Sport: Sprucing Up Stowe

  • Karen Cakebread

During the great depression, when downhill skiing was in its infancy in North America and the sport’s enthusiasts were mostly considered daft, the Civilian Conservation Corps (CCC) sponsored a make-work effort to create ski trails on Vermont’s highest peak. Led by highway engineer (and skier) Charlie Lord—and using axes, crosscut saws, and oxen to clear the debris—a small crew hacked the first rugged runs on Mount Mansfield, about six miles from the village of Stowe. The CCC followed up with a parking lot, warming hut, and base lodge, and one of America’s first ski resorts was born.

Today, many consider Stowe Mountain Resort to be the quintessential New England ski destination, with its double-black-diamond Front Four trails and its views of the village’s white church steeple and surrounding meadows. The landscape changed drastically this past summer, when the Stowe Mountain Lodge—the linchpin of a $400 million upgrade to the resort—opened at the base of the Spruce Peak ski area.

Both the Spruce Peak and Mount Mansfield ski areas underwent renovations during Stowe Mountain Resort’s upgrade, which also included the addition of the 35-acre Spruce Peak at Stowe development. At the heart of the development sits the new lodge, where arriving guests encounter an army of staffers attired in Ralph Lauren. The staff members can teach you how to operate the environmentally friendly lighting systems in the lodge’s 139 guest accommodations, which come with bamboo bed linens and robes and, in most cases, a fireplace, a balcony, and a kitchenette stocked with Simon Pearce dinnerware.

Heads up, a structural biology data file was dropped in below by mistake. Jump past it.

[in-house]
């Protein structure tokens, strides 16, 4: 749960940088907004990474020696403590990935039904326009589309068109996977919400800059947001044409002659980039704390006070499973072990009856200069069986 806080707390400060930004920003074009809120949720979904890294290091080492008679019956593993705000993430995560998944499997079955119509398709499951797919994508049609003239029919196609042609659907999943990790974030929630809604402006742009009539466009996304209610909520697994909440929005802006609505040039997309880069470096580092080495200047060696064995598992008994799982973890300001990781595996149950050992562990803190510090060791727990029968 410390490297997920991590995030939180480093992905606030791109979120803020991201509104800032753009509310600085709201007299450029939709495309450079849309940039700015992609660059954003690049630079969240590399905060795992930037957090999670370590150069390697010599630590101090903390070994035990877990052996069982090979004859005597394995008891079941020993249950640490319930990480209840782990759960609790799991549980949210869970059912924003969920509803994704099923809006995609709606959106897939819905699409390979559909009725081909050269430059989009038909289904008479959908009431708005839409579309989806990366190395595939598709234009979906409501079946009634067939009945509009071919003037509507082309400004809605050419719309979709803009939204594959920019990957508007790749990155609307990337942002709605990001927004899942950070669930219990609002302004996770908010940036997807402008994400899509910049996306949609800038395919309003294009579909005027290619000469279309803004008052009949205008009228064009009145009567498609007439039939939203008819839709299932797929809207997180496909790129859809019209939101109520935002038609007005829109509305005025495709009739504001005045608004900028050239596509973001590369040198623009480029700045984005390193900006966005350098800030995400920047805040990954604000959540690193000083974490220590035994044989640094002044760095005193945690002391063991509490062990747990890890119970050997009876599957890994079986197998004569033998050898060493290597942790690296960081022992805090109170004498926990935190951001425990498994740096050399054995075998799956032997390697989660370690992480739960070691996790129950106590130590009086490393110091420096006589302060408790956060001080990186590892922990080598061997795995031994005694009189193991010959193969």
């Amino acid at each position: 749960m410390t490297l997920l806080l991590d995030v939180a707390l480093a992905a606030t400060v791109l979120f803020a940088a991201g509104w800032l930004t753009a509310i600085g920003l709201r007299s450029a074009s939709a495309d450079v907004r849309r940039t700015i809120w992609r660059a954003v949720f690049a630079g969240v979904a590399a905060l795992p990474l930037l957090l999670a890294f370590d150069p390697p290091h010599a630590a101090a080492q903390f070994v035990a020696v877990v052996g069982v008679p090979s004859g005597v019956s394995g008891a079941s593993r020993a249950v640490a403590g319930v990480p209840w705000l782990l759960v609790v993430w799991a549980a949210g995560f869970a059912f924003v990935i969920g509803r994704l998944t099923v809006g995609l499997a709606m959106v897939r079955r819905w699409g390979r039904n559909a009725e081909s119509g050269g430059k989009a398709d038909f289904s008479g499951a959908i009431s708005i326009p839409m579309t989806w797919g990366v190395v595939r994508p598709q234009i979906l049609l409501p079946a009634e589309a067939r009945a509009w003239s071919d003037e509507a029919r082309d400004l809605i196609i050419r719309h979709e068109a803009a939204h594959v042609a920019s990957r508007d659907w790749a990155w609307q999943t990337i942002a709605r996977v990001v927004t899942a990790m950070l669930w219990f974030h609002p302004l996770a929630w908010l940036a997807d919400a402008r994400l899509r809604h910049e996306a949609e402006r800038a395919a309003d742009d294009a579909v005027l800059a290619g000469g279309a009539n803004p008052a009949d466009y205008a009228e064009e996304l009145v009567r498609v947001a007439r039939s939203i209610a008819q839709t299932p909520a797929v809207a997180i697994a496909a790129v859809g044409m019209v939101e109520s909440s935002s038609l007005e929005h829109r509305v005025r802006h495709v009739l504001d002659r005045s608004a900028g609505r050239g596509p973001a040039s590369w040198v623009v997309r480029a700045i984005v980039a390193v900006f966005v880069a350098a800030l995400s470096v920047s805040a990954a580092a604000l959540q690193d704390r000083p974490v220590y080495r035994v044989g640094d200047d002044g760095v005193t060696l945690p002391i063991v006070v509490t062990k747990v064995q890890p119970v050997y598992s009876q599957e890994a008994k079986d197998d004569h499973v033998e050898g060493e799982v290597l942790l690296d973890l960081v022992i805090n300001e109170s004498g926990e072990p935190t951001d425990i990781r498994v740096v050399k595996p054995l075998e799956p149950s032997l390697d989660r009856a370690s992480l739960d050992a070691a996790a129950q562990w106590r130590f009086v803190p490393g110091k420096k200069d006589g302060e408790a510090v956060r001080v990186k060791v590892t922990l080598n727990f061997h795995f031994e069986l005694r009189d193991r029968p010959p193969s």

Before guests arrive at the lodge, a concierge contacts them to assess any special needs or requests—from kitchen provisions to, in warmer months, tee times and fly-fishing trips. In winter, the lodge’s service extends to a ski-valet program that helps guests secure lift tickets or book lessons. "Ski sherpas" will tune your equipment, heat your boots, and lug your gear to the new gondola at the base of Spruce Peak.

When it comes to skiing, the mountains of Vermont may lack the powder and grandeur of the Rockies, but navigating Stowe’s 485 acres of terrain can be a challenging and invigorating experience. Many local residents like to begin their mornings with "10 before 10," or 10 runs before 10 am. With a slope-side location, guests at Stowe Mountain Lodge can get a jump on even the locals in the daily affair. The new gondola adjacent to the lodge extends from the base of Spruce Peak, which is known for its easy cruising runs, to the more vertical terrain at the Mount Mansfield ski area.

The CCC crew that created Mount Mansfield’s original trails designed them with multiple twists and turns to skirt the site’s boulders and precipitous ledges. Today, when faced with the prospect of dropping in on a Front Four chute, some skiers may concede that they and their fellow enthusiasts are indeed daft.

 

Stowe Mountain Lodge, 802.253.3560, www.stowemountainlodge.com

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